2002 FIFA World Cup Korea / Japan™
The 2002 FIFA World Cup Korea/Japan™ was HBS’ first major mission as a host broadcaster, and was the event for which the company was initially founded (having been formed in 1999 with the exclusive mandate of producing the television and radio signals for the 2002 and 2006 FIFA World Cups™). The core staff of HBS was an evolution of the team who worked as TVRS 98 as Host Broadcaster of the 1998 FIFA World Cup France™.
The objective for HBS was to provide FIFA World Cup™ Media Rights Licensees (MRLs) with the fullest international television and radio coverage for the 64 matches, as well as providing unilateral services and facilities in keeping with the MRLs’ requirements.
As part of that remit HBS designed, built, set up and managed the International Broadcast Centres (IBCs) in both Korea and Japan, as well as the multilateral and unilateral broadcast facilities at the IBCs and the 20 football stadiums used at the event.
The sheer scale of the 2002 FIFA World Cup Korea/Japan™ – the first to be held jointly between two host nations, and the largest ever in terms of the number of venues used – made the event an ‘in at the deep end’ experience for HBS but one which also allowed for a template of protocols to be developed which would be enhanced and refined down the years on future FIFA World Cup™ host broadcasts.
Facts and Figures
• 20 host cities, 10 each in Korea and Japan:
Korea: Seoul, Incheon, Suwon, Daejon, Jeonju, Daegu, Gwangju, Ulsan, Busan, Seogwipo Japan: Sapporo, Miyagi, Niigata, Ibaraki, Saitama, Yokohama, Shizuoka, Osaka, Kobe, Oita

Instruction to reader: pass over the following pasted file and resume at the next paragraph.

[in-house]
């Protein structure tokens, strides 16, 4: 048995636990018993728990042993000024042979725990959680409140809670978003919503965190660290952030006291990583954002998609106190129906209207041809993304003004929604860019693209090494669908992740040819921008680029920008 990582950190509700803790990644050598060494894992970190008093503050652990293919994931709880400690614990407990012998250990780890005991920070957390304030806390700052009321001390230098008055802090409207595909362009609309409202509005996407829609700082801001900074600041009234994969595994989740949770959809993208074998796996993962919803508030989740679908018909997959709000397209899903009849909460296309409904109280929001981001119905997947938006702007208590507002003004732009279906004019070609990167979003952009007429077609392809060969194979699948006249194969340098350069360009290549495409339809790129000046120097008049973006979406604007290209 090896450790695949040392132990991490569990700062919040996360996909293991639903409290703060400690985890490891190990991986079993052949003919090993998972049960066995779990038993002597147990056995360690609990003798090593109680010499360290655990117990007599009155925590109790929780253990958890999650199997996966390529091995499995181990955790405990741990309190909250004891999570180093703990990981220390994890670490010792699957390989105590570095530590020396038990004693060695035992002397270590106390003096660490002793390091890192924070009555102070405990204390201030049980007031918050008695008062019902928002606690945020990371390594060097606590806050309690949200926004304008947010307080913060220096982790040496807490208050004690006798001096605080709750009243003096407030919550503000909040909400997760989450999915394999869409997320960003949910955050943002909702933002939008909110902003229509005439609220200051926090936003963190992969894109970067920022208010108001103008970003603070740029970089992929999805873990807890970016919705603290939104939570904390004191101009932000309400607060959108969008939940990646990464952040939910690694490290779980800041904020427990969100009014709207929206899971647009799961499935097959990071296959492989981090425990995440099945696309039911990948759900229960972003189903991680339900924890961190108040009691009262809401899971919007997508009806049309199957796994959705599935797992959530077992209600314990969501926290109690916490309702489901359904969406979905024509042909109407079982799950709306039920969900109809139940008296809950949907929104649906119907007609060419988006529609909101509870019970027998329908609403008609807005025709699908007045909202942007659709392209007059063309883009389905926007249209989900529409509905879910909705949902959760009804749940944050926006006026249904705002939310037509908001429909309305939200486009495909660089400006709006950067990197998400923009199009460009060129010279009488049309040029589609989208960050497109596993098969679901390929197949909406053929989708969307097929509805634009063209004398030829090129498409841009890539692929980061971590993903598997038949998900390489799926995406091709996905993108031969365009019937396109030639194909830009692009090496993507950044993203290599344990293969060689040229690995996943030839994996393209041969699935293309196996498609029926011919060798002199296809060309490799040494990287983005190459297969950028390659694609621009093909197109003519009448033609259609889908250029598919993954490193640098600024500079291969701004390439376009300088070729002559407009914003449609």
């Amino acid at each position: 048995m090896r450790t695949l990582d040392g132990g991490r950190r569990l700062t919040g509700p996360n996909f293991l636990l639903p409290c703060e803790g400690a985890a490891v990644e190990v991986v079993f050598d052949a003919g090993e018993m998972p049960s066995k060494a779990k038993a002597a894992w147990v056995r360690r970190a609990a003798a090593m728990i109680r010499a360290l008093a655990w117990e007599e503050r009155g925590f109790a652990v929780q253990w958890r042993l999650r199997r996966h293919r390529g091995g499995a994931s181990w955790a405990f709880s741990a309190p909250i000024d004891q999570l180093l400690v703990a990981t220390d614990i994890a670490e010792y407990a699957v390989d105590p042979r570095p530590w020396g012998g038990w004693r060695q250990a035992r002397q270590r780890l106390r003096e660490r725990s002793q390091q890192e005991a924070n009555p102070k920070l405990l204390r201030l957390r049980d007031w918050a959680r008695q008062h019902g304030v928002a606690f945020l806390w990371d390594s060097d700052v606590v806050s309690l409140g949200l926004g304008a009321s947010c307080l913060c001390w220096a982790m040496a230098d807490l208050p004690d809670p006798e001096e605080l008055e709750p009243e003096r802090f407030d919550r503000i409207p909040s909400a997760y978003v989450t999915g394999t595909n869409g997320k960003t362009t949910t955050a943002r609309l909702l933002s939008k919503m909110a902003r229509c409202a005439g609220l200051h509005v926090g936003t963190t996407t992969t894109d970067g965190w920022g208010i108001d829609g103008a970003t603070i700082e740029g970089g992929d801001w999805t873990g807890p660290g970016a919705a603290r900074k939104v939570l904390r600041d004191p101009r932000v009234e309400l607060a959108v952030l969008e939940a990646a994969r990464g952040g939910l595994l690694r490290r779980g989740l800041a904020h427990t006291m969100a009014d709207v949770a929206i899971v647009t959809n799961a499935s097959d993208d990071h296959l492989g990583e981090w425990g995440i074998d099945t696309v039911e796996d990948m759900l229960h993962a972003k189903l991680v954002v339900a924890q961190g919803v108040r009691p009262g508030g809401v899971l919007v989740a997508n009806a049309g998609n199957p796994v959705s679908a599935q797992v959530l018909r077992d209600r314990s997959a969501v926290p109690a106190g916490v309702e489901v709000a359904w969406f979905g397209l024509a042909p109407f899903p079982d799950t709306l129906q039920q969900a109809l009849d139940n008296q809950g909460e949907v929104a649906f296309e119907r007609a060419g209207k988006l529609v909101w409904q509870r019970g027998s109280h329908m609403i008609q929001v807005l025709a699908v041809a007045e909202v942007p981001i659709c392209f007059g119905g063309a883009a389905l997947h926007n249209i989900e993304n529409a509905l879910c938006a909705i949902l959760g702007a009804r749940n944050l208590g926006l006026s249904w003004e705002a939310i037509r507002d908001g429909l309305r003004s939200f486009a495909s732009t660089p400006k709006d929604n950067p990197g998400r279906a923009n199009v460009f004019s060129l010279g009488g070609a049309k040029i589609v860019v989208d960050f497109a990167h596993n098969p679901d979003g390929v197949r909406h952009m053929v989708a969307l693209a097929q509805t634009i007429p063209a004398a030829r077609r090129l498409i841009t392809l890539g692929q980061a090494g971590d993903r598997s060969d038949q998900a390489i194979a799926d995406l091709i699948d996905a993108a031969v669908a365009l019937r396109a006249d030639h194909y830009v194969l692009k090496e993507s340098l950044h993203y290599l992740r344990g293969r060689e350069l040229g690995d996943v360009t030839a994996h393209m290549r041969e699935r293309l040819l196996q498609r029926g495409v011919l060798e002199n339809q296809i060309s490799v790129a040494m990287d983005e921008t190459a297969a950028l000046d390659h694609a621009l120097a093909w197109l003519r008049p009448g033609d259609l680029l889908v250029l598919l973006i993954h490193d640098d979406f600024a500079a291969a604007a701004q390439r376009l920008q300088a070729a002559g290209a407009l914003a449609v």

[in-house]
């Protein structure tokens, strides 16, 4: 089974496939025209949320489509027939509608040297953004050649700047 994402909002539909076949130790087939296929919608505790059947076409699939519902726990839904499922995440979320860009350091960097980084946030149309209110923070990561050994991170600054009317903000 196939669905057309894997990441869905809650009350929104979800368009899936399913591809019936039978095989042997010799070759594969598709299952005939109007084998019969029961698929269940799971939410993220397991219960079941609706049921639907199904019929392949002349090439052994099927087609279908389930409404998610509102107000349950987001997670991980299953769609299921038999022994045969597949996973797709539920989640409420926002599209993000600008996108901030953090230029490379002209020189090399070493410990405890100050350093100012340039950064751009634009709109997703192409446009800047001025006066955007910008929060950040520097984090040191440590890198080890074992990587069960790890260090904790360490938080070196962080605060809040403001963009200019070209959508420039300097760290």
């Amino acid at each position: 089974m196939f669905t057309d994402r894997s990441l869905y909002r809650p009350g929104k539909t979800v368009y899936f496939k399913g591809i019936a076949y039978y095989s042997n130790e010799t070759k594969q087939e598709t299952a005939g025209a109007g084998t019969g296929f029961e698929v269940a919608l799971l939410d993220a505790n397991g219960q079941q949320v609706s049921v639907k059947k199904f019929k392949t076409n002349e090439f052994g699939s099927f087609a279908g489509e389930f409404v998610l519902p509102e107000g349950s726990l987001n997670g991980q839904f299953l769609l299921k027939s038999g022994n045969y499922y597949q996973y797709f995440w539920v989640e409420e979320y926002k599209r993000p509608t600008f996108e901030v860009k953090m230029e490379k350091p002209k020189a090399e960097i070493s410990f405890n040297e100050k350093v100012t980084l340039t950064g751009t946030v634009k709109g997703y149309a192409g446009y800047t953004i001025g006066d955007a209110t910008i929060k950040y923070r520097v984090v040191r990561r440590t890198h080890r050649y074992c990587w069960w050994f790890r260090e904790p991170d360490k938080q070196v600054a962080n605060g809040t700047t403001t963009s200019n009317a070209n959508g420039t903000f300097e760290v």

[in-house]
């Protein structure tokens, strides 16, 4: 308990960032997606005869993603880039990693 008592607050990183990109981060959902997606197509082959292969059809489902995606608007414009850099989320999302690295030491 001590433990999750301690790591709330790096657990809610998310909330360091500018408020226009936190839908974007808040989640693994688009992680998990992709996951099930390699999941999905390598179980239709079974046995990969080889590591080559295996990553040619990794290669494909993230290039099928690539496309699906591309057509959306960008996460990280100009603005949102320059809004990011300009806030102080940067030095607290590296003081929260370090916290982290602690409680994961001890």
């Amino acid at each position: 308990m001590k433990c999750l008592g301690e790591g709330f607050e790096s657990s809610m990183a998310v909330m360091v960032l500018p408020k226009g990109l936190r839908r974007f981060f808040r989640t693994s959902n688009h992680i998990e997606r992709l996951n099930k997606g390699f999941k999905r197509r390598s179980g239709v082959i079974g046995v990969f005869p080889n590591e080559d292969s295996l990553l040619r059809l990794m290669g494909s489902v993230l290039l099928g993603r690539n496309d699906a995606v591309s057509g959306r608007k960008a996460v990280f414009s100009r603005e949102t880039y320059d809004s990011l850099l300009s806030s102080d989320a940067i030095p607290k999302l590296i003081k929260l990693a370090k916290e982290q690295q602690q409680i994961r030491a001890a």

• 26.4 billion cumulative audience
• 10 separate feeds produced for each match
• More than 1,000 hours of multilateral broadcast feeds created
• More than 100 hours of HDTV transmitted
• 30 EVS slomo/superslomo kits
• 2,800 TV monitors
• 60,000 m² of compound space at stadiums
• 1,400 commentary units
• More than 2,000 km of cabling laid
• More than 2,500 staff from 59 different countries
The road to Korea / Japan
HBS’ work began long before the event kicked-off in Seoul on 31 May 2002. Between 1999 and 2001 four Broadcast Information Meetings were held around the world in order to keep MRLs informed of broadcast-related news and developments. The first in December 1999 coincided with the Preliminary Draw in Tokyo, the second was hosted in Miami at Sportel America in March 2000 while the third and fourth were held at Sportel events in Monaco in November 2000 and October 2001.
In April 2001 the Production Plan and Catalogue of Services were presented to MRLs at the First World Broadcaster Meeting (WBM1), which was held in Yokohama. At the Second World Broadcaster Meeting (WBM2), held in Seoul in December 2001, more detailed broadcast plans were released and final bookings for unilateral services and facilities for the First Round matches were received.
The Production Plan for the 2002 FIFA World Cup Korea/Japan™ implemented a 20-camera operation up until the Quarter-Final stage, with the final knockout matches and the Opening Match covered by a 23-camera plan.